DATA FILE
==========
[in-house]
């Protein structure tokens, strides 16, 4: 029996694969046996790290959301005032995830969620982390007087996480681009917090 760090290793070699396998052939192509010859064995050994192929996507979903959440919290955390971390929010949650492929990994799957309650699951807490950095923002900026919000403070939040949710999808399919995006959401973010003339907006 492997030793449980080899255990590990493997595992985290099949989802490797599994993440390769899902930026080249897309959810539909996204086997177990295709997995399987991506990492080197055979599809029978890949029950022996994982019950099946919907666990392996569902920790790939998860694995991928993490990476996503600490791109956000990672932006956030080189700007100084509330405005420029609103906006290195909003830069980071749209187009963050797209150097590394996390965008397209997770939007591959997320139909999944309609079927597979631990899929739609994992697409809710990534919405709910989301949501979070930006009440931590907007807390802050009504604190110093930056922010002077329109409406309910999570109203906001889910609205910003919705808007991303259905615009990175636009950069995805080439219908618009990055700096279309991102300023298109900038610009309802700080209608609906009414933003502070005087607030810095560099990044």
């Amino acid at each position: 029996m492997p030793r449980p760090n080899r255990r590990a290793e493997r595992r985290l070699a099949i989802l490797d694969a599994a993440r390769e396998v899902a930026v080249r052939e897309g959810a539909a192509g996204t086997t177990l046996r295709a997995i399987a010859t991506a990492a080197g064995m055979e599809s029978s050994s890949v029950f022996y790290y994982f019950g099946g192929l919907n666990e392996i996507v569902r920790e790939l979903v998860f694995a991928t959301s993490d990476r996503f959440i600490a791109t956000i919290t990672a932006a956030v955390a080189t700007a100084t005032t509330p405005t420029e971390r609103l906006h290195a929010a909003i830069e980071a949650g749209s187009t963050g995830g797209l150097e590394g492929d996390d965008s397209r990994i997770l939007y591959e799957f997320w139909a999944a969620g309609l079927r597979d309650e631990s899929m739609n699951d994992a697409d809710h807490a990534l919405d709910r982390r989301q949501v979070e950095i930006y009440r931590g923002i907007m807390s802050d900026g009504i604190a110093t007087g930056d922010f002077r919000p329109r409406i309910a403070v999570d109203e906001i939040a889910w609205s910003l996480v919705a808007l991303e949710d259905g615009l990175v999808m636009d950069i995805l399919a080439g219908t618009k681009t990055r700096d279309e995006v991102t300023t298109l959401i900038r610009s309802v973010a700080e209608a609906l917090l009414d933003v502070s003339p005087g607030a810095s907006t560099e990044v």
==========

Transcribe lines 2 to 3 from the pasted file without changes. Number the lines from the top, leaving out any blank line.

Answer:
């Protein structure tokens, strides 16, 4: 029996694969046996790290959301005032995830969620982390007087996480681009917090 760090290793070699396998052939192509010859064995050994192929996507979903959440919290955390971390929010949650492929990994799957309650699951807490950095923002900026919000403070939040949710999808399919995006959401973010003339907006 492997030793449980080899255990590990493997595992985290099949989802490797599994993440390769899902930026080249897309959810539909996204086997177990295709997995399987991506990492080197055979599809029978890949029950022996994982019950099946919907666990392996569902920790790939998860694995991928993490990476996503600490791109956000990672932006956030080189700007100084509330405005420029609103906006290195909003830069980071749209187009963050797209150097590394996390965008397209997770939007591959997320139909999944309609079927597979631990899929739609994992697409809710990534919405709910989301949501979070930006009440931590907007807390802050009504604190110093930056922010002077329109409406309910999570109203906001889910609205910003919705808007991303259905615009990175636009950069995805080439219908618009990055700096279309991102300023298109900038610009309802700080209608609906009414933003502070005087607030810095560099990044």
């Amino acid at each position: 029996m492997p030793r449980p760090n080899r255990r590990a290793e493997r595992r985290l070699a099949i989802l490797d694969a599994a993440r390769e396998v899902a930026v080249r052939e897309g959810a539909a192509g996204t086997t177990l046996r295709a997995i399987a010859t991506a990492a080197g064995m055979e599809s029978s050994s890949v029950f022996y790290y994982f019950g099946g192929l919907n666990e392996i996507v569902r920790e790939l979903v998860f694995a991928t959301s993490d990476r996503f959440i600490a791109t956000i919290t990672a932006a956030v955390a080189t700007a100084t005032t509330p405005t420029e971390r609103l906006h290195a929010a909003i830069e980071a949650g749209s187009t963050g995830g797209l150097e590394g492929d996390d965008s397209r990994i997770l939007y591959e799957f997320w139909a999944a969620g309609l079927r597979d309650e631990s899929m739609n699951d994992a697409d809710h807490a990534l919405d709910r982390r989301q949501v979070e950095i930006y009440r931590g923002i907007m807390s802050d900026g009504i604190a110093t007087g930056d922010f002077r919000p329109r409406i309910a403070v999570d109203e906001i939040a889910w609205s910003l996480v919705a808007l991303e949710d259905g615009l990175v999808m636009d950069i995805l399919a080439g219908t618009k681009t990055r700096d279309e995006v991102t300023t298109l959401i900038r610009s309802v973010a700080e209608a609906l917090l009414d933003v502070s003339p005087g607030a810095s907006t560099e990044v």